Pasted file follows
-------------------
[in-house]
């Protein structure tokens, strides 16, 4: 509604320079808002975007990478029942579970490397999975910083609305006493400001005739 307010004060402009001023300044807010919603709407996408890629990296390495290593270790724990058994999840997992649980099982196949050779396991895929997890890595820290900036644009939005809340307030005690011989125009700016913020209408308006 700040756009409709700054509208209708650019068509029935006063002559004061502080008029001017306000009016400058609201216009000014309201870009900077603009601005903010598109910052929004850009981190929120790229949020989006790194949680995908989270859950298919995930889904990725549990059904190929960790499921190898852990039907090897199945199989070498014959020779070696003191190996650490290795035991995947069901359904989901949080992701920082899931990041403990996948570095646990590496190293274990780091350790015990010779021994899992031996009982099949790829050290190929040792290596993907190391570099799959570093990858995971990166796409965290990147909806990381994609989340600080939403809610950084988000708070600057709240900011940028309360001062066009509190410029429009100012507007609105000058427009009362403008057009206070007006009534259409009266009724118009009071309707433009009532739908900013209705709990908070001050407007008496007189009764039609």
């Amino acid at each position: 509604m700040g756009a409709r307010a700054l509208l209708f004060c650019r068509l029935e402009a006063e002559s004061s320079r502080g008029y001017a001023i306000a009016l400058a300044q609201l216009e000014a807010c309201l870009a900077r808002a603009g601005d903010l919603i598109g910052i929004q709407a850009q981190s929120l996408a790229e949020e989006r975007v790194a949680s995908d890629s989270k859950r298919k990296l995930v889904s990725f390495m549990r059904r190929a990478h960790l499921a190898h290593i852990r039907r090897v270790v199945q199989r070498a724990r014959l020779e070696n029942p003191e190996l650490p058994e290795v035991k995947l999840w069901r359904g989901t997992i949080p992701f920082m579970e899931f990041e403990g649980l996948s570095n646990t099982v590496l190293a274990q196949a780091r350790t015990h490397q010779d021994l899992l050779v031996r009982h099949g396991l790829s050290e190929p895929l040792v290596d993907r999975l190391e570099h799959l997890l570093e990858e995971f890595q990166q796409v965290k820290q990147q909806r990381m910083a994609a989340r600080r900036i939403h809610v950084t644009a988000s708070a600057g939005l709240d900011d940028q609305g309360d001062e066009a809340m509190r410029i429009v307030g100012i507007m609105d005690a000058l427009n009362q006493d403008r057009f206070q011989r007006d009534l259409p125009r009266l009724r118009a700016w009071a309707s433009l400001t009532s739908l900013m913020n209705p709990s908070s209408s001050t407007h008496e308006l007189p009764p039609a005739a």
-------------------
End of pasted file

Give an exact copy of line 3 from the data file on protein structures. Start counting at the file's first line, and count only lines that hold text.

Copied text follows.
């Amino acid at each position: 509604m700040g756009a409709r307010a700054l509208l209708f004060c650019r068509l029935e402009a006063e002559s004061s320079r502080g008029y001017a001023i306000a009016l400058a300044q609201l216009e000014a807010c309201l870009a900077r808002a603009g601005d903010l919603i598109g910052i929004q709407a850009q981190s929120l996408a790229e949020e989006r975007v790194a949680s995908d890629s989270k859950r298919k990296l995930v889904s990725f390495m549990r059904r190929a990478h960790l499921a190898h290593i852990r039907r090897v270790v199945q199989r070498a724990r014959l020779e070696n029942p003191e190996l650490p058994e290795v035991k995947l999840w069901r359904g989901t997992i949080p992701f920082m579970e899931f990041e403990g649980l996948s570095n646990t099982v590496l190293a274990q196949a780091r350790t015990h490397q010779d021994l899992l050779v031996r009982h099949g396991l790829s050290e190929p895929l040792v290596d993907r999975l190391e570099h799959l997890l570093e990858e995971f890595q990166q796409v965290k820290q990147q909806r990381m910083a994609a989340r600080r900036i939403h809610v950084t644009a988000s708070a600057g939005l709240d900011d940028q609305g309360d001062e066009a809340m509190r410029i429009v307030g100012i507007m609105d005690a000058l427009n009362q006493d403008r057009f206070q011989r007006d009534l259409p125009r009266l009724r118009a700016w009071a309707s433009l400001t009532s739908l900013m913020n209705p709990s908070s209408s001050t407007h008496e308006l007189p009764p039609a005739a």